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Unformatted text preview: Plant and Soil 255: 571–586, 2003. © 2003 Kluwer Academic Publishers. Printed in the Netherlands. 571 Plant growth promoting rhizobacteria as biofertilizers J. Kevin Vessey ∗ Department of Plant Science, University of Manitoba, Winnipeg, MB, R3T 2N2, Canada Received 14 August 2002. Accepted in revised form 27 March 2003 Key words: Diazotrophs, endophytes, growth-promotion, phytohormones, rhizosphere, root morphology Abstract Numerous species of soil bacteria which flourish in the rhizosphere of plants, but which may grow in, on, or around plant tissues, stimulate plant growth by a plethora of mechanisms. These bacteria are collectively known as PGPR (plant growth promoting rhizobacteria). The search for PGPR and investigation of their modes of action are increasing at a rapid pace as efforts are made to exploit them commercially as biofertilizers. After an initial clari- fication of the term biofertilizers and the nature of associations between PGPR and plants (i.e., endophytic versus rhizospheric), this review focuses on the known, the putative, and the speculative modes-of-action of PGPR. These modes of action include fixing N 2 , increasing the availability of nutrients in the rhizosphere, positively influencing root growth and morphology, and promoting other beneficial plant–microbe symbioses. The combination of these modes of actions in PGPR is also addressed, as well as the challenges facing the more widespread utilization of PGPR as biofertilizers. Introduction Plant growth promoting rhizobacteria (PGPR) repres- ent a wide variety of soil bacteria which, when grown in association with a host plant, result in stimulation of growth of their host. Biofertilizer is a recently coined term whose exact definition is still unclear, but which most commonly refers to the use of soil microorgan- isms to increase the availability and uptake of mineral nutrients for plants. The focus of this review is the mode of action of PGPR which act as biofertilizers, either directly by helping to provide nutrient to the host plant, or indirectly by positively influencing root growth and morphology or by aiding other beneficial symbiotic relationships. Not all PGPR are biofertil- izers. Many PGPR stimulate the growth of plants by helping to control pathogenic organism (for reviews of PGPR as biocontrol agents see, Whipps, 2001; Zehnder et al., 2001). Although bacteria were not proven to exist un- til von Leeuwenhoek in 1683 discovered microscopic ‘animals’ under the lens of his microscope, their utiliz- ∗ FAX No: +1-204-474-7528. E-mail: [email protected] ation to stimulate plant growth in agriculture has been exploited since ancient times. Theophrastus (372–287 BC) suggested the mixing of different soils as a means of ‘remedying defects and adding heart to the soil’ (Tisdale and Nelson, 1975). Such mixing of soils may have had various positive effects, but undoubtedly the introduction of beneficial microflora, particularly rhizobia for legume production, would have been one...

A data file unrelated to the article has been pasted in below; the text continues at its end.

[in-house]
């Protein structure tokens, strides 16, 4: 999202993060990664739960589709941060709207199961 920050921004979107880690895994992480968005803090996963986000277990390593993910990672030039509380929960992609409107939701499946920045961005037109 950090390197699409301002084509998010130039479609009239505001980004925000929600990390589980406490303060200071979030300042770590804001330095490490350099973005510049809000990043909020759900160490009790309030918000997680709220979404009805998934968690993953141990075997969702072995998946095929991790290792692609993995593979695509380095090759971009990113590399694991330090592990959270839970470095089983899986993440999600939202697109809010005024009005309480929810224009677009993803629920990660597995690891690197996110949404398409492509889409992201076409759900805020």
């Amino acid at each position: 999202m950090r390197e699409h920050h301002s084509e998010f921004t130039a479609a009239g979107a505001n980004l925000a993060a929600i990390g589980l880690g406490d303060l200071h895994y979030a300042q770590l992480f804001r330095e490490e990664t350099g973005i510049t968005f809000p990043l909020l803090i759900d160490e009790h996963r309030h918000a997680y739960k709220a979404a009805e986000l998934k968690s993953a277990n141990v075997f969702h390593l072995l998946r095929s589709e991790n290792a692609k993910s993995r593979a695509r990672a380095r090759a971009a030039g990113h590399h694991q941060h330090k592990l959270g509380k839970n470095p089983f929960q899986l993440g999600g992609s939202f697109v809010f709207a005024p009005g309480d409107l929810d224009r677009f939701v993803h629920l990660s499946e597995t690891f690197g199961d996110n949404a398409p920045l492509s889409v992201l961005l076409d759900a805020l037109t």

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This note was uploaded on 03/10/2008 for the course MCDB 120L taught by Professor Hirsch during the Winter '07 term at UCLA.
- Winter '07